The fine line between competition and collaboration
Veterinary medicine can be fiercely competitive. The seats for veterinary school admission are strictly limited, even more so for externships, internships, and residencies. We’ve effectively been selected for our high-achieving nature. Striving for excellence is commendable, but there are moments when our actions might inadvertently (or intentionally) overshadow or harm others, and that’s a risk to be aware of when stepping into a role as a relief veterinarian.
It can be difficult to shift from an intensely competitive mindset to a collegial one, and when working a relief shift, It can be difficult not to look for opportunities to prove yourself as capable. However, sometimes, standing out is not as important as fitting in. As a relief vet, you step into an environment where everyone else knows the local ropes and has a shared history. While your medical expertise is needed, understanding and respecting the hospital’s protocols and the perspectives of the permanent staff is crucial.
The Venturi Rule and relief work
Thanks to my time as a relief veterinarian, I’ve had the opportunity to work at a lot of hospitals, and veterinary hospitals are often very different from one another. It can be challenging to fit in in a new environment, especially when we’re always trying to do our very best for our patients, but the people I’ve seen do it best are the ones who seem to instinctively understand what I’ve heard called the “Venturi Rule.”
There’s an old golf story: One of the elder statesmen of golf, Byron Nelson, was a friend and mentor to Ken Venturi, a successful pro golfer and announcer. One day, they were out golfing, and on the last hole, Venturi said to Nelson, “If I make this putt, I’ll have the course record.”
“Then you should miss it,” Nelson replied. “Why would I do that?” asked Venturi. “Because you didn’t notice who holds the record. His picture’s on the wall at the clubhouse. It’s the club pro. If you sink that putt, they’re going to take down his picture and put up yours. We’ll probably never be back here, but that guy will be here every day. And he and his friends and his family will see his picture taken down and yours put up. You’ll humiliate him. Don’t you dare make that putt.”
Venturi missed. And never admitted whether or not he did so on purpose. Making that putt would have removed the club pro’s achievement from its honored place only for a momentary sense of victory for Venturi.
This story resonated with me. In the small, interconnected world of veterinary medicine, I see myself in different roles — as a practice owner, I’m the club pro; as a relief veterinarian, I relate to Venturi; and when I write about these things, I channel my inner Nelson.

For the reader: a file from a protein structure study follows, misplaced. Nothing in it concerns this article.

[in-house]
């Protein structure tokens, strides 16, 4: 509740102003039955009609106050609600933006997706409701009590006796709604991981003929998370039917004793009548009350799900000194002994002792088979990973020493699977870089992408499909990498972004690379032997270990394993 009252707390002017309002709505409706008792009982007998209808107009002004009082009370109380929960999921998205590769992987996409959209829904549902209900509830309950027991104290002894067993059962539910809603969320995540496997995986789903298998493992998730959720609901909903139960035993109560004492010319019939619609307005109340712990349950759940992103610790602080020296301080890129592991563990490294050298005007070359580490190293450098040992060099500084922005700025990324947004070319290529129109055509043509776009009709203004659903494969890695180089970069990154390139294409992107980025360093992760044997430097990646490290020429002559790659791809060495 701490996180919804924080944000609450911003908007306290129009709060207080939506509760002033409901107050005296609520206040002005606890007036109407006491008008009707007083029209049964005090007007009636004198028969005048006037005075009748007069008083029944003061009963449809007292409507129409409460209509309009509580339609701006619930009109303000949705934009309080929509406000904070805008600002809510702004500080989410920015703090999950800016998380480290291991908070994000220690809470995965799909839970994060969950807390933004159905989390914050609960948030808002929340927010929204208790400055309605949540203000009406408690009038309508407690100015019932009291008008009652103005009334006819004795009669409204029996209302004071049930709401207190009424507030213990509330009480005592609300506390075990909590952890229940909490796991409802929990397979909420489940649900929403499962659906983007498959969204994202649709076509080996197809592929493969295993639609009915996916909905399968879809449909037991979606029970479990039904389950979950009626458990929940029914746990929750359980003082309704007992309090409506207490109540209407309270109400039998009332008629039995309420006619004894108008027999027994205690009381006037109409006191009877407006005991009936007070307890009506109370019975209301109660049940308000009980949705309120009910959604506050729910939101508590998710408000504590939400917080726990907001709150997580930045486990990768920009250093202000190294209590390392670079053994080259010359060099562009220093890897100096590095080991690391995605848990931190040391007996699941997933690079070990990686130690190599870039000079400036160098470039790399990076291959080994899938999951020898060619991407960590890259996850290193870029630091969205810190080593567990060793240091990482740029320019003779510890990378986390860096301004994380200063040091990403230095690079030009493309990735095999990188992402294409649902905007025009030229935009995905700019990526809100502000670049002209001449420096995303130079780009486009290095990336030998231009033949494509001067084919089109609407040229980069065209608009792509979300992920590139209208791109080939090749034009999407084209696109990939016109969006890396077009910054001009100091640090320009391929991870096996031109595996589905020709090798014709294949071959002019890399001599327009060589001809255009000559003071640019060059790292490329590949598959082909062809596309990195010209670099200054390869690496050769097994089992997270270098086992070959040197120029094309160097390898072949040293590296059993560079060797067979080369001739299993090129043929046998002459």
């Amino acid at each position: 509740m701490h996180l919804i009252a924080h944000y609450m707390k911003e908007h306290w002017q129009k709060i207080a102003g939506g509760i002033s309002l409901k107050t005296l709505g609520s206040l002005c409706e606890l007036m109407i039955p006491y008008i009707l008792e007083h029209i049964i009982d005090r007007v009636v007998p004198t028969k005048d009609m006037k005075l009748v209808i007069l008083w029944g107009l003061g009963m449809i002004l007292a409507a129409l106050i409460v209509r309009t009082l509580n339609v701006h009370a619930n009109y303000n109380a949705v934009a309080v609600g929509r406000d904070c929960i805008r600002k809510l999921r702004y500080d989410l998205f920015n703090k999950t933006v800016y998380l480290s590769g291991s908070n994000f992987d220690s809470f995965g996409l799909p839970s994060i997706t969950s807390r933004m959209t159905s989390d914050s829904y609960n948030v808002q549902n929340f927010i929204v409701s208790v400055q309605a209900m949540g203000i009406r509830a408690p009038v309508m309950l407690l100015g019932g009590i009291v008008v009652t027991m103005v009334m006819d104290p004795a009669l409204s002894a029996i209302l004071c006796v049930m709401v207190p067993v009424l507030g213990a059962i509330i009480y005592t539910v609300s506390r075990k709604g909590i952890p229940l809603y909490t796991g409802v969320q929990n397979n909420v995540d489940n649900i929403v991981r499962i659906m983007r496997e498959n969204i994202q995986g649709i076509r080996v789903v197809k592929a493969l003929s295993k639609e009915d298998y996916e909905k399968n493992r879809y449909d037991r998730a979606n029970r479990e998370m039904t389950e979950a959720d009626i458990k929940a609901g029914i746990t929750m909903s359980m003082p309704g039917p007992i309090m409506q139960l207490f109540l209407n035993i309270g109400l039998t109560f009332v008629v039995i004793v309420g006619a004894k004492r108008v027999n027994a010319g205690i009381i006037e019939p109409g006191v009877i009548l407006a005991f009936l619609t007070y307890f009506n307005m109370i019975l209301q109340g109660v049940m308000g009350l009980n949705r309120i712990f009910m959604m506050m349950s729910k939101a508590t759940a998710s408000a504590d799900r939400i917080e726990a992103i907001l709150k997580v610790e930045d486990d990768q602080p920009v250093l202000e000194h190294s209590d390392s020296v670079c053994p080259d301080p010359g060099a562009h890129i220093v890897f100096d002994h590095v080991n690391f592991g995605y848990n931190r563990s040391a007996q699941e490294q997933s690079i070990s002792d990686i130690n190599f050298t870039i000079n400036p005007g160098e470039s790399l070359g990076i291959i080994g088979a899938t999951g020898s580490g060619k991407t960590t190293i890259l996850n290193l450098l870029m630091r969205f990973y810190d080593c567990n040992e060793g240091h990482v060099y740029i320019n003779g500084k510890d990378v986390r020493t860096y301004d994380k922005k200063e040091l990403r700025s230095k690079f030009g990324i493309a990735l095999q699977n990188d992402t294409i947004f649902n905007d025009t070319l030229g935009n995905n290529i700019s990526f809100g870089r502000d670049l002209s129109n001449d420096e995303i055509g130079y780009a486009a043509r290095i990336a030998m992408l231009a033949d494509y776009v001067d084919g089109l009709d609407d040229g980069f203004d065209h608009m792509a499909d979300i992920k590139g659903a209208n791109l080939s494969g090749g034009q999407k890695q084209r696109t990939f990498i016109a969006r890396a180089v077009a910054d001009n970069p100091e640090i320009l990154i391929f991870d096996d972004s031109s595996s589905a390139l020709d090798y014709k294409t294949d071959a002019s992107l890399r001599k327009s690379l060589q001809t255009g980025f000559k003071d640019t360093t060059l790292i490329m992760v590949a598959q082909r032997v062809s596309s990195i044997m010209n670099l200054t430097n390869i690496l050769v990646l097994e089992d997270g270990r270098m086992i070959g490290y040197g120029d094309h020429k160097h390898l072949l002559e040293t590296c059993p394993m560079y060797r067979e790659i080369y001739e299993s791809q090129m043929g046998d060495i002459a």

I learned that story from a leadership coach named– Well, I won’t use his name because he eschews anything that could be remotely considered the limelight, but he’s behind Admired Leadership. I study leadership in the same way I study internal medicine and surgery and radiology, and this is one of the best of the leadership resources out there. I cannot recommend it strongly enough, especially to a profession where leadership is so important.
Understanding context over making snap judgments
In medicine, we often work with clear-cut scenarios, easily diagnosing an illness or condition based on symptoms and tests. But when it comes to teamwork and leadership in veterinary medicine, things are often less black and white. Decisions that may seem wrong to a relief veterinarian newcomer might make perfect sense within the context of that specific workplace or in relation to a specific client or patient the permanent staff are familiar with. Before we act on a judgment, it’s crucial to remember that our colleagues also have a wealth of experience that guides their choices. Let’s give each other the benefit of the doubt more often.
It’s so easy to condescend when we’re sure we’re right, and it’s easy to feel like we’re right when we only know bits and pieces of a story or circumstance. There’s wisdom in considering the long-term impact of our words and actions.
A call for empathy and teamwork as a relief vet
I’m fortunate to work in a hospital that’s more than just a workplace to me; it’s my vocation. I live and work in my hometown, and I think that makes me believe very strongly in being a good neighbor.
While fitting in has never come naturally to me, I strive for clarity and understanding in my professional interactions. I believe that all veterinarians, especially when we are relief vets, should err on the side of teamwork. Respecting the local terrain when you’re new to it not only enriches your own experience but also fosters a healthier, more nurturing environment for everyone involved. It’s likely better for the practice of medicine too.
We’d do well to follow Byron Nelson’s example and consider the ripple effects of our actions. We might find that doing the right thing is much more important than being right.